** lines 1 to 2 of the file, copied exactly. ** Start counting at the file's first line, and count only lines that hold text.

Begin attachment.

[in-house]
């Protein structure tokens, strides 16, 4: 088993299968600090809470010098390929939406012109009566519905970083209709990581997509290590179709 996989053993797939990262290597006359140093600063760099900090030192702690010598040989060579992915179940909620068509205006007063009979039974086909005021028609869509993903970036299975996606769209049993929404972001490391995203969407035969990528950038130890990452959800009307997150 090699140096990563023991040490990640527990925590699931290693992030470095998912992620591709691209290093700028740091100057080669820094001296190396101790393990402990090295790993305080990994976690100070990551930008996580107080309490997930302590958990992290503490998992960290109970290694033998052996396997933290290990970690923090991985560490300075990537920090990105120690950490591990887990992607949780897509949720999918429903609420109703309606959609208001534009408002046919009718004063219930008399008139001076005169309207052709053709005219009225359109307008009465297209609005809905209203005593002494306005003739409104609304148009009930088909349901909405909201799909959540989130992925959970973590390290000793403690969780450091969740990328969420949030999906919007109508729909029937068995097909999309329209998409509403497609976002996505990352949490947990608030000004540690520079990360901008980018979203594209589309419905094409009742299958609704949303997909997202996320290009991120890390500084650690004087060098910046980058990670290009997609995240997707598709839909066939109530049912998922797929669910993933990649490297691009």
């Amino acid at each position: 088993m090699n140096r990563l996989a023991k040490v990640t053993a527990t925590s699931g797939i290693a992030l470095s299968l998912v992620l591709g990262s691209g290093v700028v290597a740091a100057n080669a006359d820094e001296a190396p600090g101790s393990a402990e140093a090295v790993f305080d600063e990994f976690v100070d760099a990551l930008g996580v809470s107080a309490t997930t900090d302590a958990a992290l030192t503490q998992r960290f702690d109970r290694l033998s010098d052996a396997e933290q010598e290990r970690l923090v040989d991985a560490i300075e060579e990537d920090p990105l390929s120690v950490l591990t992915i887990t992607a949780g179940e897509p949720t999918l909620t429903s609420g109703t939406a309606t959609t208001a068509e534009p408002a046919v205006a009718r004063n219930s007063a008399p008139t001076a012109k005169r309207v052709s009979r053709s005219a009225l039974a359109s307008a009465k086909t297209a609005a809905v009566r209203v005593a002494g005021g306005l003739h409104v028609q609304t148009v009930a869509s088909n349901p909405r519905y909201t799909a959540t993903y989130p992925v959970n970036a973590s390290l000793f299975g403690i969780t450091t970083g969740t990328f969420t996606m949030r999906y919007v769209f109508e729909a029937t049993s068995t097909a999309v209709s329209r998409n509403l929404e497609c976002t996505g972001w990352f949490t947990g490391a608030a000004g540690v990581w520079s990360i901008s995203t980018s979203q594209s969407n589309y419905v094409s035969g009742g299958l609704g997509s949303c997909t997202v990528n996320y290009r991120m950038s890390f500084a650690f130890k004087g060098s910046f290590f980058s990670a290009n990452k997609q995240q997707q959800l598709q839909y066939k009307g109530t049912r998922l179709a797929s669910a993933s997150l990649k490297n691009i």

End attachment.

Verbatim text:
[in-house]
């Protein structure tokens, strides 16, 4: 088993299968600090809470010098390929939406012109009566519905970083209709990581997509290590179709 996989053993797939990262290597006359140093600063760099900090030192702690010598040989060579992915179940909620068509205006007063009979039974086909005021028609869509993903970036299975996606769209049993929404972001490391995203969407035969990528950038130890990452959800009307997150 090699140096990563023991040490990640527990925590699931290693992030470095998912992620591709691209290093700028740091100057080669820094001296190396101790393990402990090295790993305080990994976690100070990551930008996580107080309490997930302590958990992290503490998992960290109970290694033998052996396997933290290990970690923090991985560490300075990537920090990105120690950490591990887990992607949780897509949720999918429903609420109703309606959609208001534009408002046919009718004063219930008399008139001076005169309207052709053709005219009225359109307008009465297209609005809905209203005593002494306005003739409104609304148009009930088909349901909405909201799909959540989130992925959970973590390290000793403690969780450091969740990328969420949030999906919007109508729909029937068995097909999309329209998409509403497609976002996505990352949490947990608030000004540690520079990360901008980018979203594209589309419905094409009742299958609704949303997909997202996320290009991120890390500084650690004087060098910046980058990670290009997609995240997707598709839909066939109530049912998922797929669910993933990649490297691009």